Festival Week Emphasizes Development

by   |  
High School Festival orchestra

On Nov. 4–7, BJU will host the 47th annual High School Festival & Preaching and Teaching Conference. Teens in grades 9–12 are invited to participate in individual or group contests. The week is packed with performances, concerts and the BJU experience.

High School Festival Competitions

Competitions represent major categories of the fine arts: Music, Art & Design, Speech & Drama, Video, and Preaching and Teaching.

With 10 individual and nine group events, Music is the biggest division of High School Festival. Instrumentalists and vocalists compete in both types of events. If participants need an accompanist or instrument for the festival, for a charge, BJU offers student accompanists and instrument rentals.

In the Art & Design division, students may submit a variety of artwork in 2D, 3D and Photography categories. Specific contests are listed on the Art & Design festival page.

Speech & Drama offers solo competitions in performance, original oratory and 24-hour playwriting. Groups can compete in acting.

In the Video division, individuals or groups have the opportunity to submit a 3 to 8-minute narrative, documentary or animated film.

In the Preaching and Teaching Conference, emphasis is on improving rather than winning a competition. Throughout the week, the men will receive coaching and attend workshops to improve their sermons on New Testament letters. When they first deliver their sermons on Tuesday, they are recorded so they can receive feedback to revise in preparation for their second delivery on Wednesday.

In the recently added teaching conference, the women learn to improve in teaching the Pauline epistles to other women. Similar to the men, they will benefit from coaching, feedback and workshops. And on the last day of the festival, both men and women can join a cookout with the School of Religion and Seminary faculty.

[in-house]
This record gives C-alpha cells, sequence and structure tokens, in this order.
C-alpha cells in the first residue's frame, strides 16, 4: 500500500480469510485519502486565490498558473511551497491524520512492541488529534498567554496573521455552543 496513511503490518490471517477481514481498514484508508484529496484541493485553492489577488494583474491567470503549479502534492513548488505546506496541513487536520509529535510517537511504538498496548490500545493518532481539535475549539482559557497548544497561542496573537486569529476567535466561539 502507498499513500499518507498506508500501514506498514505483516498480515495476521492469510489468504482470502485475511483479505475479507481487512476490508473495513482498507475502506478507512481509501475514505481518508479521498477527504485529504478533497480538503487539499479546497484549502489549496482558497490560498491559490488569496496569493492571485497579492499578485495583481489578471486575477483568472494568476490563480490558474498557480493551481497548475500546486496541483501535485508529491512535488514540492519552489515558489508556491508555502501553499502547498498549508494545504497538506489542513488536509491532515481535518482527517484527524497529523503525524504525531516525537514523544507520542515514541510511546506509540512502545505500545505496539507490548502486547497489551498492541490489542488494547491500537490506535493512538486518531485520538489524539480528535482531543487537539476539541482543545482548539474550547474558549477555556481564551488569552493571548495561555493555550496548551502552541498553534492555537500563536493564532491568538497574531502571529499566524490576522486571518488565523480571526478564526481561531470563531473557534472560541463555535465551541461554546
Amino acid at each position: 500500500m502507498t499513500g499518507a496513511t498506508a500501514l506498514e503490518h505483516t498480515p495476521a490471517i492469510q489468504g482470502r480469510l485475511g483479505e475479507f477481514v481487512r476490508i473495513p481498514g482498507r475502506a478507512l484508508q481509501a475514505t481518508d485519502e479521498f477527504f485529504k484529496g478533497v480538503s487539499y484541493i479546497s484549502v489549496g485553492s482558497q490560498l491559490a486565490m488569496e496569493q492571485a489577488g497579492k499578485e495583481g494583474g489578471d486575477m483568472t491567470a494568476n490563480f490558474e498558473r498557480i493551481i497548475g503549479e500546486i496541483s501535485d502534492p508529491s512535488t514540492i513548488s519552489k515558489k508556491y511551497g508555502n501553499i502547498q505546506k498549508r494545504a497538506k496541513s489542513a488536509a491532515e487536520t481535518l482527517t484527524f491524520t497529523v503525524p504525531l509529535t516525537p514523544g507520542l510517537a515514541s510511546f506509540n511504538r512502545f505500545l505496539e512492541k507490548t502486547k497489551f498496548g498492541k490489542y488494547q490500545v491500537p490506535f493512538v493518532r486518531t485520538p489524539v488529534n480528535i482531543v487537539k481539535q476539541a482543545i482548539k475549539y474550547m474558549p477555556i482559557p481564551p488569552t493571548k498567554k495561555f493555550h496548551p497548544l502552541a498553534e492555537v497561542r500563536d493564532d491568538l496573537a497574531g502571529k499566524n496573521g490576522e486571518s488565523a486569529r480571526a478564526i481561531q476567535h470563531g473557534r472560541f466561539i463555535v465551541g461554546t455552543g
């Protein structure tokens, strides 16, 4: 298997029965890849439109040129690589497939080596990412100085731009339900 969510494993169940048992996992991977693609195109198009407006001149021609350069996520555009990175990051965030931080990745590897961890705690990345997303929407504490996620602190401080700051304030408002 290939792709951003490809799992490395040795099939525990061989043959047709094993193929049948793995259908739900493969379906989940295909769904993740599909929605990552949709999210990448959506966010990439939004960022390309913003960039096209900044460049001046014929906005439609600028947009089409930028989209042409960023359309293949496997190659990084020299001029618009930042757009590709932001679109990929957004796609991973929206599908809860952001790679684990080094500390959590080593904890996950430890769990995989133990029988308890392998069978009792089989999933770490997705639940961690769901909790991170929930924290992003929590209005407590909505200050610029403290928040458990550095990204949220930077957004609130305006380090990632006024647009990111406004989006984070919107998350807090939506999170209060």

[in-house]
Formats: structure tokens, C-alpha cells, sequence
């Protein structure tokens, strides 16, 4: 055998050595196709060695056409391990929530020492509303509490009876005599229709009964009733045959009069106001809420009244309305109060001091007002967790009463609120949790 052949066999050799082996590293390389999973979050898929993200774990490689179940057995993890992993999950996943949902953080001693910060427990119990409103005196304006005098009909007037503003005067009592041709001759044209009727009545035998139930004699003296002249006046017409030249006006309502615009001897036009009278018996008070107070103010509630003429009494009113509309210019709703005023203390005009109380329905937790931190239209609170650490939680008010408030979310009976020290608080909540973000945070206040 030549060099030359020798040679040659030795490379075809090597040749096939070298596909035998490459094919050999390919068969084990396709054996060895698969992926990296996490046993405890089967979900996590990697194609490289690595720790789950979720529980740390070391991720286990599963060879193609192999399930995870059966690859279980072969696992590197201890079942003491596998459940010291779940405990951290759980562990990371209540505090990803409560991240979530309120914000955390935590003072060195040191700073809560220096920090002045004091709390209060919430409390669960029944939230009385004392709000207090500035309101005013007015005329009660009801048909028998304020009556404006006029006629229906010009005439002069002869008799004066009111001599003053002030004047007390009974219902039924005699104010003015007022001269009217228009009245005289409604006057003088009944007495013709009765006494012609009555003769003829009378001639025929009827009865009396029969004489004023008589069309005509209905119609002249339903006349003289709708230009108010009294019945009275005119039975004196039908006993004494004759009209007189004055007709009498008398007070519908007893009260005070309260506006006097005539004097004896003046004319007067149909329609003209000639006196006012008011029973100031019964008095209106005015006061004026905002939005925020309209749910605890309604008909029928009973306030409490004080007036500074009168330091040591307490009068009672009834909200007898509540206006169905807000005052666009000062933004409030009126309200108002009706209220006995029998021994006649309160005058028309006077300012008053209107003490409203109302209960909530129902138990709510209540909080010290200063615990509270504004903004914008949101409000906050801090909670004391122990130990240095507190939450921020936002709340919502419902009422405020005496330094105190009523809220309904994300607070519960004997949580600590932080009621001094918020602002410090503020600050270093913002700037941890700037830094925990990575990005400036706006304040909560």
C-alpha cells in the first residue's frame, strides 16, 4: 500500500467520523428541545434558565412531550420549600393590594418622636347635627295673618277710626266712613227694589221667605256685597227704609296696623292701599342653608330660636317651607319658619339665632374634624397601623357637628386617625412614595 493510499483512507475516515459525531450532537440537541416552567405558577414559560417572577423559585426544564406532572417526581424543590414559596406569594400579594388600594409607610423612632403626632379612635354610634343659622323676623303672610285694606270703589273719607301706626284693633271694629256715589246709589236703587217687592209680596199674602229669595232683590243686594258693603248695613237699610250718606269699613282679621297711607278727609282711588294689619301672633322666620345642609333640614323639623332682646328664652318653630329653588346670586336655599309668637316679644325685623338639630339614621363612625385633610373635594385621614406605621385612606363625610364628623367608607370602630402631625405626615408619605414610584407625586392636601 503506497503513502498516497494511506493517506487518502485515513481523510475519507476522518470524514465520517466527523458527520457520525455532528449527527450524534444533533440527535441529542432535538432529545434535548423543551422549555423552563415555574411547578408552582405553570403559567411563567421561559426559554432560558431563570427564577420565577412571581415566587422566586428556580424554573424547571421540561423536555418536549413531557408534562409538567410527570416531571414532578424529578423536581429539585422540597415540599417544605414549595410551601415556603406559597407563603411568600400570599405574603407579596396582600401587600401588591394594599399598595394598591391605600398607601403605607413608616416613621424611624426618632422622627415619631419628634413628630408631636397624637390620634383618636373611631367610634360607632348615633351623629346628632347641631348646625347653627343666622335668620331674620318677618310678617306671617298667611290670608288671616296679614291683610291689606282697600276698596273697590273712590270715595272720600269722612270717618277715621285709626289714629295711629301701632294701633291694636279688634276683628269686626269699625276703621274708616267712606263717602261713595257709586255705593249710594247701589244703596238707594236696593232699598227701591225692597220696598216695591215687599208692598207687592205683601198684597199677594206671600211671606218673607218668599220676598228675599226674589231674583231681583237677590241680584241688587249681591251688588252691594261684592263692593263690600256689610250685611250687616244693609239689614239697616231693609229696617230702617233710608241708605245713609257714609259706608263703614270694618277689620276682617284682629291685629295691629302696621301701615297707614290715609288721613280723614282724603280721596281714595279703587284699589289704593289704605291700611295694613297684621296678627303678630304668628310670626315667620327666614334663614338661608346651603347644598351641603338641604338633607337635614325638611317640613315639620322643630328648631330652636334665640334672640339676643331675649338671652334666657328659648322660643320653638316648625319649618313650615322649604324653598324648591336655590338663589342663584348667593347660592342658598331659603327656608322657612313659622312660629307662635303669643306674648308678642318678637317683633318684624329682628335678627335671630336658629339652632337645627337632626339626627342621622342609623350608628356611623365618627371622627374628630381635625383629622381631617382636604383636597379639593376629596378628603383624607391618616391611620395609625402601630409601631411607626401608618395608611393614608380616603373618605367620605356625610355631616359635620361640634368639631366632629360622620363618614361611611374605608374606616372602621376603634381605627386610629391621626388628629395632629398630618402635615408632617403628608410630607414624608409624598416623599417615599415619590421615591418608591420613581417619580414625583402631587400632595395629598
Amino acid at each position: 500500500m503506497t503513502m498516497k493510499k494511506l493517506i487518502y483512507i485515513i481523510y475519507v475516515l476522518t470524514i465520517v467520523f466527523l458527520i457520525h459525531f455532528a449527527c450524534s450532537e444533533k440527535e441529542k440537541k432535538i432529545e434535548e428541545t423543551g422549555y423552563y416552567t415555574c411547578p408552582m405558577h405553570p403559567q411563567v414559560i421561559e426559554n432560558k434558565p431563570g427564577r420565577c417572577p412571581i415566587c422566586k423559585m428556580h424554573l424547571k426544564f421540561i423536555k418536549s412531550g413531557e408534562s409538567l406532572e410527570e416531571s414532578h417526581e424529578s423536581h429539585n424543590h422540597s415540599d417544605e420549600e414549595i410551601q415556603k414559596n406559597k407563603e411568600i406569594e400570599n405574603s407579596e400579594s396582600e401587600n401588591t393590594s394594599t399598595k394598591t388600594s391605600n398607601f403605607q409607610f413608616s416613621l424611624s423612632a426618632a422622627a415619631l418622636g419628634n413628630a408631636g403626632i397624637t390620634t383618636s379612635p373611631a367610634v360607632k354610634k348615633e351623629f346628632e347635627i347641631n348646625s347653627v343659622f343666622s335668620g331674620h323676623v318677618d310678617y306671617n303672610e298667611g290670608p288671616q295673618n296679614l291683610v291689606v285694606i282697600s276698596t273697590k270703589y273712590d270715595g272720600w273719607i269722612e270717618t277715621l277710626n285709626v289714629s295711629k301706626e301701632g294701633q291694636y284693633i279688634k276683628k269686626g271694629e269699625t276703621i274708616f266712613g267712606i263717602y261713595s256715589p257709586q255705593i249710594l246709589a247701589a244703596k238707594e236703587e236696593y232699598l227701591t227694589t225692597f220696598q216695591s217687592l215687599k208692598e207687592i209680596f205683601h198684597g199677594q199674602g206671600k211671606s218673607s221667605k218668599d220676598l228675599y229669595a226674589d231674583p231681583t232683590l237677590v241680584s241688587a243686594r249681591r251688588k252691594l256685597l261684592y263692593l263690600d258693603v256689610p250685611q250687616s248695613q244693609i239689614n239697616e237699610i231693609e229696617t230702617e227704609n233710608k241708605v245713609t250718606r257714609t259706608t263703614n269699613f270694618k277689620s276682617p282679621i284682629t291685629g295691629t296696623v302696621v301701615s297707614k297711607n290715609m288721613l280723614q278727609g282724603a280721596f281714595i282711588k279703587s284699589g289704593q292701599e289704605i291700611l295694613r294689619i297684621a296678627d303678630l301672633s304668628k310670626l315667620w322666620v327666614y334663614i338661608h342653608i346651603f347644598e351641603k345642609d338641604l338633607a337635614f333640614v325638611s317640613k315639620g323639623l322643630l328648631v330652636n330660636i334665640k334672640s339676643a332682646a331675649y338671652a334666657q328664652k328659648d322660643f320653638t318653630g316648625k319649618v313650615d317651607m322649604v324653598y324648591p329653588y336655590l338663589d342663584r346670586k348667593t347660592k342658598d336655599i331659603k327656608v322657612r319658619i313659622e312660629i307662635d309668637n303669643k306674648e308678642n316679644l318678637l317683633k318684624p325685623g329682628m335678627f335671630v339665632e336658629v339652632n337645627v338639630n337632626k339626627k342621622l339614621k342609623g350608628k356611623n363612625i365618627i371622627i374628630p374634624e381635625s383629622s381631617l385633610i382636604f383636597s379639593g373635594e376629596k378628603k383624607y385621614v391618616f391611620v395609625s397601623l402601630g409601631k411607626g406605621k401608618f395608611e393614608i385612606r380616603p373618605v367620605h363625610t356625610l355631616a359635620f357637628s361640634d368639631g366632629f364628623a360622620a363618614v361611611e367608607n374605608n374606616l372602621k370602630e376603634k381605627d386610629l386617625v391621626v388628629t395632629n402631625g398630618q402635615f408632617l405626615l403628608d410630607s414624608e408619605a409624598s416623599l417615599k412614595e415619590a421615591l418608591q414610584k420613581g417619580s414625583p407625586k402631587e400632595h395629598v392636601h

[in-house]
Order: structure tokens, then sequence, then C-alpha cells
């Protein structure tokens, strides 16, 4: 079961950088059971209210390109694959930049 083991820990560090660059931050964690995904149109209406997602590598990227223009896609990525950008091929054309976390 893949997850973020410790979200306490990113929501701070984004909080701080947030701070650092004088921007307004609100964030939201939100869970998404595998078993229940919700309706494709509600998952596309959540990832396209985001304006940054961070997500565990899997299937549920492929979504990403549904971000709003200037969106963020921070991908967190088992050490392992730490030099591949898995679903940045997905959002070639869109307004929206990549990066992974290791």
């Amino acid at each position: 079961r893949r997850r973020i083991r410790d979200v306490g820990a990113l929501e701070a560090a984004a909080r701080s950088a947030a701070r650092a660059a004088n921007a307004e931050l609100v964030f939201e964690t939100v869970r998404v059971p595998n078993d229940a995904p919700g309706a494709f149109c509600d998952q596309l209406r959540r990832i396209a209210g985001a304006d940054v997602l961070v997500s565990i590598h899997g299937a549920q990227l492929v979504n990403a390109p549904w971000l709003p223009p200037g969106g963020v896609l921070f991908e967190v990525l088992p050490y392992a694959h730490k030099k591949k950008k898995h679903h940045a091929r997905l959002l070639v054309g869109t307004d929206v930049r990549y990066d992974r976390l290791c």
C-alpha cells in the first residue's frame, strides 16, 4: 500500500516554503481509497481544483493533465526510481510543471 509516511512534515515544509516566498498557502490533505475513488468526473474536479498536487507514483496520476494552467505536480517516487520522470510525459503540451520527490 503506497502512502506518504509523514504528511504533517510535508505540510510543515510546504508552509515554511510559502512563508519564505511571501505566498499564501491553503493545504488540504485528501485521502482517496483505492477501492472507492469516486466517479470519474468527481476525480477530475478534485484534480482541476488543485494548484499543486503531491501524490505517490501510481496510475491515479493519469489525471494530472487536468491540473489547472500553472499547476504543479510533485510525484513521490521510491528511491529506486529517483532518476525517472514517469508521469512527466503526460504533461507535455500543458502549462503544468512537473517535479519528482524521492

Rules and limitations are available for all competitions online.

Awards and Honors Concert

Once most competitions are complete, students receive awards. Along with trophies and plaques, awards for individual competition winners include a paid program fee for the first semester of freshman year at BJU, a full scholarship to attend an EDUcamp or a half scholarship to attend an EDUcamp of their choice. On the night of the awards assembly and the next morning, winners will perform an honors concert.

Winning gives a thrill, but the reality is that only a small percentage of students will win. “You still strive (to win), but that’s not the main value,” said Paul Jantz, director of musical activities and associate adjunct professor of trombone. David Orr, the Welcome Center manager said, “The biggest thing that we want the participants to leave with is an understanding of how they can improve and develop their talents.”

Experiencing BJU

During High School Festival, students get a taste of what life at BJU is like. “(The festival) gives them a chance to see and experience (people and places on campus),” said Jantz. They can stay in the residence halls and attend chapel. They can also learn more about BJU through campus tours and the event What’s Bruin’ at BJU, which features the University’s multimedia presentation and information about admission.

Interacting with BJU faculty is also a part of the festival. As their schedule allows, students can attend University classes on Wednesday and Thursday of the competition week. They can also sign up to observe or take private music lessons. All participants have some level of interaction with BJU faculty as their contest judges. “The students get some very helpful feedback from college professors, and that in itself is an experience that you can’t really get anywhere else,” Orr said.

At the Kaleidoscope Concert, students have the opportunity to observe BJU students of the Division of Music perform. “It’s a showcase performance of a lot of our music groups on campus in a very entertaining and kind of fast-paced format,” Orr said. “And that’s more or less an opportunity for prospective students to see what the quality of our music program is like.”


A highlight of the festival is the side-by-side experience. Festival participants have the opportunity to rehearse with BJU students in one of four groups that perform in the final festival concert:

  • Wind Band with the BJU Symphonic Wind Band, directed by Bruce Cox
  • Orchestra with the BJU Symphony Orchestra strings, directed by Michael Moore
  • Festival Singers with the University Singers, directed by Pattye Casarow
  • Concert Chorus with the Chorale, directed by Warren Cook (reserved for balanced quartets of SATB singers recommended by their director)

“I just know that anyone I have ever talked to that has done (the side-by-side) loves it. They think it’s really neat to be in these large groups,” Orr said.

“We ask for (players to have) some level of competency, … generally intermediate or advanced levels,” Jantz said.

Added Orr: “Hopefully the level of music that they are introduced to and are playing is going to be a notch up … (to) help broaden them through the experience. The High School Festival has a very packed schedule. But it is a week well worth experiencing.”